Hotel owners in Sunset Hills looking to increase height of their buildings

Panel recommends approval of new four-story Comfort Inn

Above, a rendering of a proposed four-story Comfort Inn at the site of the current Days Inn in Sunset Hills presented to the city by Days Inn owner HR Sheevam.

Above, a rendering of a proposed four-story Comfort Inn at the site of the current Days Inn in Sunset Hills presented to the city by Days Inn owner HR Sheevam.

By Gloria Lloyd

Business is booming in Sunset Hills, and although city code currently forbids buildings more than four stories tall, local hotel operators want to be able to modernize their hotels by increasing their height.

Before interim City Hall manager Robert Heacock left the city in July, he and May-or Pat Fribis met with hotel owners.

The consensus among the hoteliers is that they cannot modernize or build new hotels unless the city changes its 35-foot height limit, since unlike the sprawling low-slung motels that currently line South Lindbergh Boulevard, the trend in hotel construction is to build higher with a smaller footprint.

The city currently has four aging hotels, the Holiday Inn, Hampton Inn, Days Inn and the EconoLodge. Without a change in the height limit, the hotels could potentially lose their flags and not be able to get another one, a downward spiral that could negatively impact the quality of life of the residential areas that are next to all the hotels except the Holiday Inn, Fribis said.

“They would all like to improve their hotels, but find it very hard to put Band-Aids on things,” she said during a recent work session.

In contrast, neighboring Fenton has newer, higher hotels like the Drury Inn, where many Sunset Hills-headquartered companies like Panera and New Balance send their business.

The EconoLodge has been the focus of extra police efforts and aldermanic reports since the Police Department busted a meth lab in one of its rooms three years ago.

Newer hotels open from interior hallways instead of opening up on parking lots as some of the ones in Sunset Hills do, which guests see as safer.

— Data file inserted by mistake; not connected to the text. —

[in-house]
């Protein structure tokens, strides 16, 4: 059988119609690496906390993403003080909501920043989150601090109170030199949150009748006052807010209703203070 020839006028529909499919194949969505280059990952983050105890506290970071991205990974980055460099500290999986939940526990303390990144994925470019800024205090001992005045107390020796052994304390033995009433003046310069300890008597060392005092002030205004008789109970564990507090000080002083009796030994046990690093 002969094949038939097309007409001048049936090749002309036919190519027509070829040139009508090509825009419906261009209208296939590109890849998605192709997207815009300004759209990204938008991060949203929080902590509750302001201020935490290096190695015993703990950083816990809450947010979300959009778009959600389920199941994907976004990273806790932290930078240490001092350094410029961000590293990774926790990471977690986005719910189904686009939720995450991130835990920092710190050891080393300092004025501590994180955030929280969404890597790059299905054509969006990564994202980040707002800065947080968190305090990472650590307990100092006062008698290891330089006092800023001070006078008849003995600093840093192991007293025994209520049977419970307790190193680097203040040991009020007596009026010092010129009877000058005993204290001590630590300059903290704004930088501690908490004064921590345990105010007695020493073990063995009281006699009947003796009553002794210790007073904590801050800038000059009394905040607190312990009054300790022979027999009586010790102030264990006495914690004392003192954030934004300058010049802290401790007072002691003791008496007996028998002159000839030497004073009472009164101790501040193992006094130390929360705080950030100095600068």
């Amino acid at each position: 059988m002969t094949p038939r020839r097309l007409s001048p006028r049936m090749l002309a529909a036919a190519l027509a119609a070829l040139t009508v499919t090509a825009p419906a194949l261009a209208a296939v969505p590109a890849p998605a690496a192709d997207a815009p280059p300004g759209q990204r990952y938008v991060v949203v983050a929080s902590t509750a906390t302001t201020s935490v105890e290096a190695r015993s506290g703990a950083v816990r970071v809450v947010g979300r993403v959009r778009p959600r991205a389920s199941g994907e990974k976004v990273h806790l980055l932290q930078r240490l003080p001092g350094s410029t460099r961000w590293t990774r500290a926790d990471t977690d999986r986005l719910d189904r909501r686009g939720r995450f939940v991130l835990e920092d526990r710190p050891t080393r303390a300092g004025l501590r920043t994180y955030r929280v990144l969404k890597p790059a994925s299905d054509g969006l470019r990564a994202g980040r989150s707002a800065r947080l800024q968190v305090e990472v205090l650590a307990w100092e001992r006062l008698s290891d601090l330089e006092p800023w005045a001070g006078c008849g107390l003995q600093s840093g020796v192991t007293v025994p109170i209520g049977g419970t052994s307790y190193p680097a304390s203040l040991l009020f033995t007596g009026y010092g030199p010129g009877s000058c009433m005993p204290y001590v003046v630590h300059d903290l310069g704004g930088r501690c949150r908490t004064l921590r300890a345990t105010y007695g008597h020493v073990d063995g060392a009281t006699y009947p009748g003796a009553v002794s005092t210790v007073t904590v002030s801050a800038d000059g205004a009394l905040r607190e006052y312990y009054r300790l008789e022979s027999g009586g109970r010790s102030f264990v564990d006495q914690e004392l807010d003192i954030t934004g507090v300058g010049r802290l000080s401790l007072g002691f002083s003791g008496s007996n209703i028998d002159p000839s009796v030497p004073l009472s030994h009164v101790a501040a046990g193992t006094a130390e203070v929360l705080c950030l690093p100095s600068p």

But some hotel owners have redevelopment plans in the works without increasing the height limit.

Days Inn owner HR Sheevam, a business owner in the city since 1991 who won the Rotary Paul Harry Fellowship Award from the Crestwood-Sunset Hills Area Chamber of Commerce last year, is proposing to build a four-story Comfort Inn where the front section of the Days Inn now stands, directly next to Helen Fitzgerald’s, which leases from Sheevam.

The Planning and Zoning Commission unanimously recommended approval of the proposal Sept. 7. Under the plan, the back section of the Days Inn would continue to operate for several years even as the Comfort Inn opens at 3660 S. Lindbergh Blvd.

The first floor of the new hotel that faces Helen’s will be a breakfast bar and meeting rooms, and walls facing the hangout will be soundproofed, Sheevam noted. The site currently has excess parking and still will once the developments are built. The hotel owner said he has no problem with Helen’s customers using his hotel parking spots.

The back half of the property would be open for retail development, said Sheevam, noting that in the past he has been in talks with Trader Joe’s and Fresh Market, along with Walgreens and CVS.

If a grocery store or other retail effort doesn’t pan out by fall 2019, Sheevam will demolish the rest of the Days Inn and build a hotel under a different brand name, which he hopes will be a high-end, business-class hotel. But for that change to happen, the city’s current building height restriction would have to be eased.

“In order for us to bring in a better brand, a better building, we have to go vertical,” Sheevam told aldermen at an Aug. 23 work session. “That’s the appeal of the current consumer, and millennials.”

Once the Days Inn is demolished, Sheevam said instead of many hotel rooms that rent at a low rate, he’ll have fewer rooms but rent at higher rates, to a more business-oriented customer with a higher spending capacity.

“Sunset Hills market needs a higher-end brand than a Days Inn and Econolodge and a Holiday Inn,” Sheevam told aldermen. “I own a brand which — it’s pathetic to have a Days Inn on it, it should really have a nicer, better product on there.”

Although Ward 1 Alderman Richard Gau asked why Sheevam is not building a higher-end brand than Comfort Inn for the first phase of development, the hotel owner noted that the Sunset Hills market for new hotels is currently unproven since none have been built in recent memory. The Days Inn itself is at least 60 to 70 years old. Once the Comfort Inn proves a new hotel can be successful, banks will be more likely to offer financing for the higher-end hotel.